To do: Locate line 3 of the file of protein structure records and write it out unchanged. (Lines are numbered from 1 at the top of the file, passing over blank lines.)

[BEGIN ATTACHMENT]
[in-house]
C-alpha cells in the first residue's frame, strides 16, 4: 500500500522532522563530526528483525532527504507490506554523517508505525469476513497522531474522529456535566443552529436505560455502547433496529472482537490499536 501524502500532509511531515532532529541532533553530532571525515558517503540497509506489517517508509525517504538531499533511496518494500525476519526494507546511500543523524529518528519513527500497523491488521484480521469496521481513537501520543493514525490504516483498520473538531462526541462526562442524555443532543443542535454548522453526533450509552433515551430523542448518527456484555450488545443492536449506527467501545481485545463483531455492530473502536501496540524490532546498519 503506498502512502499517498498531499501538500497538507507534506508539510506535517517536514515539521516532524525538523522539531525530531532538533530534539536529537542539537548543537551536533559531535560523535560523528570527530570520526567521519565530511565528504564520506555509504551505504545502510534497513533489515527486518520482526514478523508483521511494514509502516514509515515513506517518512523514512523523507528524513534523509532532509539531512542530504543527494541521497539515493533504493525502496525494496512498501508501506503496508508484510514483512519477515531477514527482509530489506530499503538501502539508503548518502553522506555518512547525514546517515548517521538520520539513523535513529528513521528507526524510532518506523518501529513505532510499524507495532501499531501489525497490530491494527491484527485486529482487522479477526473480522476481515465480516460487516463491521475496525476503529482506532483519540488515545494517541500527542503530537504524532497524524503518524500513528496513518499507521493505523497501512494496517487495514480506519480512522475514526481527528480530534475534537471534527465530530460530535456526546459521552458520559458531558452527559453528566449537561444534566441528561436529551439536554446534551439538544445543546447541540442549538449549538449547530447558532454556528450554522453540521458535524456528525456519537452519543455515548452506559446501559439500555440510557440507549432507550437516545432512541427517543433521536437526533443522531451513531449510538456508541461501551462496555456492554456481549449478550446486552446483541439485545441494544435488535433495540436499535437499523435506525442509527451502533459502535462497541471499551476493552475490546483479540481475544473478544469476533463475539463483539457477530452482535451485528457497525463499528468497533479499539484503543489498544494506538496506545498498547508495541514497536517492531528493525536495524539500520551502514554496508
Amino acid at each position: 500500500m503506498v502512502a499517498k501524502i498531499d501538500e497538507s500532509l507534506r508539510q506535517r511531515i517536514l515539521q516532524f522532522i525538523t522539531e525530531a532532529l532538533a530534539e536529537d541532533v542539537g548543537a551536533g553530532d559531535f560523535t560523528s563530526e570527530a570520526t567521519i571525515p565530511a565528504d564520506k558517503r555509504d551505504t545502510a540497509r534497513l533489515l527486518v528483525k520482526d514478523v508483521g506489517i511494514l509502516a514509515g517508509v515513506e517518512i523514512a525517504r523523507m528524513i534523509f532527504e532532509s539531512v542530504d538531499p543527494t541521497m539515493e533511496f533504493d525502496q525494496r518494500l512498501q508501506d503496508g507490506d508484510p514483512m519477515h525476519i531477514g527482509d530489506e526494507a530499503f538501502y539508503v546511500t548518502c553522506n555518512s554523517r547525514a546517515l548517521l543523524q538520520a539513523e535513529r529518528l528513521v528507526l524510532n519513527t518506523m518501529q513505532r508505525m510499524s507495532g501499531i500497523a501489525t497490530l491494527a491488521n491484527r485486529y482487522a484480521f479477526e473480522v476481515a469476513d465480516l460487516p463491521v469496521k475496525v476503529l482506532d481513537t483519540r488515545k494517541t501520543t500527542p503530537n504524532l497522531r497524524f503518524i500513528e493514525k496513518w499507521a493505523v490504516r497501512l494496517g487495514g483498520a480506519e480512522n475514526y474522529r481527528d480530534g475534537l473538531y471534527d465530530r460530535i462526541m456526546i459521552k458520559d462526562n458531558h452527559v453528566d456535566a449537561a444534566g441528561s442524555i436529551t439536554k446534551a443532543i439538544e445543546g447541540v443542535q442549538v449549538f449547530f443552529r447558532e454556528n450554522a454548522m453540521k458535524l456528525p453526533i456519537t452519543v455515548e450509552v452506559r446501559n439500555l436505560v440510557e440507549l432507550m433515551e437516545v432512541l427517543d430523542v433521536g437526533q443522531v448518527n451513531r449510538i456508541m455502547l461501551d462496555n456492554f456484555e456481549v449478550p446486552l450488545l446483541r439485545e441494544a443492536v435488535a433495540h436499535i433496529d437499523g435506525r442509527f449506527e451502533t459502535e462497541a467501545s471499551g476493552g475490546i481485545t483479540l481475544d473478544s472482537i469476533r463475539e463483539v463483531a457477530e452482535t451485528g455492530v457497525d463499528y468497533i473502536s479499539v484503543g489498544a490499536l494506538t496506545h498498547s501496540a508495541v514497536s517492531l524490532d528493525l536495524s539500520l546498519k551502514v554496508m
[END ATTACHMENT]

Amino acid at each position: 500500500m503506498v502512502a499517498k501524502i498531499d501538500e497538507s500532509l507534506r508539510q506535517r511531515i517536514l515539521q516532524f522532522i525538523t522539531e525530531a532532529l532538533a530534539e536529537d541532533v542539537g548543537a551536533g553530532d559531535f560523535t560523528s563530526e570527530a570520526t567521519i571525515p565530511a565528504d564520506k558517503r555509504d551505504t545502510a540497509r534497513l533489515l527486518v528483525k520482526d514478523v508483521g506489517i511494514l509502516a514509515g517508509v515513506e517518512i523514512a525517504r523523507m528524513i534523509f532527504e532532509s539531512v542530504d538531499p543527494t541521497m539515493e533511496f533504493d525502496q525494496r518494500l512498501q508501506d503496508g507490506d508484510p514483512m519477515h525476519i531477514g527482509d530489506e526494507a530499503f538501502y539508503v546511500t548518502c553522506n555518512s554523517r547525514a546517515l548517521l543523524q538520520a539513523e535513529r529518528l528513521v528507526l524510532n519513527t518506523m518501529q513505532r508505525m510499524s507495532g501499531i500497523a501489525t497490530l491494527a491488521n491484527r485486529y482487522a484480521f479477526e473480522v476481515a469476513d465480516l460487516p463491521v469496521k475496525v476503529l482506532d481513537t483519540r488515545k494517541t501520543t500527542p503530537n504524532l497522531r497524524f503518524i500513528e493514525k496513518w499507521a493505523v490504516r497501512l494496517g487495514g483498520a480506519e480512522n475514526y474522529r481527528d480530534g475534537l473538531y471534527d465530530r460530535i462526541m456526546i459521552k458520559d462526562n458531558h452527559v453528566d456535566a449537561a444534566g441528561s442524555i436529551t439536554k446534551a443532543i439538544e445543546g447541540v443542535q442549538v449549538f449547530f443552529r447558532e454556528n450554522a454548522m453540521k458535524l456528525p453526533i456519537t452519543v455515548e450509552v452506559r446501559n439500555l436505560v440510557e440507549l432507550m433515551e437516545v432512541l427517543d430523542v433521536g437526533q443522531v448518527n451513531r449510538i456508541m455502547l461501551d462496555n456492554f456484555e456481549v449478550p446486552l450488545l446483541r439485545e441494544a443492536v435488535a433495540h436499535i433496529d437499523g435506525r442509527f449506527e451502533t459502535e462497541a467501545s471499551g476493552g475490546i481485545t483479540l481475544d473478544s472482537i469476533r463475539e463483539v463483531a457477530e452482535t451485528g455492530v457497525d463499528y468497533i473502536s479499539v484503543g489498544a490499536l494506538t496506545h498498547s501496540a508495541v514497536s517492531l524490532d528493525l536495524s539500520l546498519k551502514v554496508m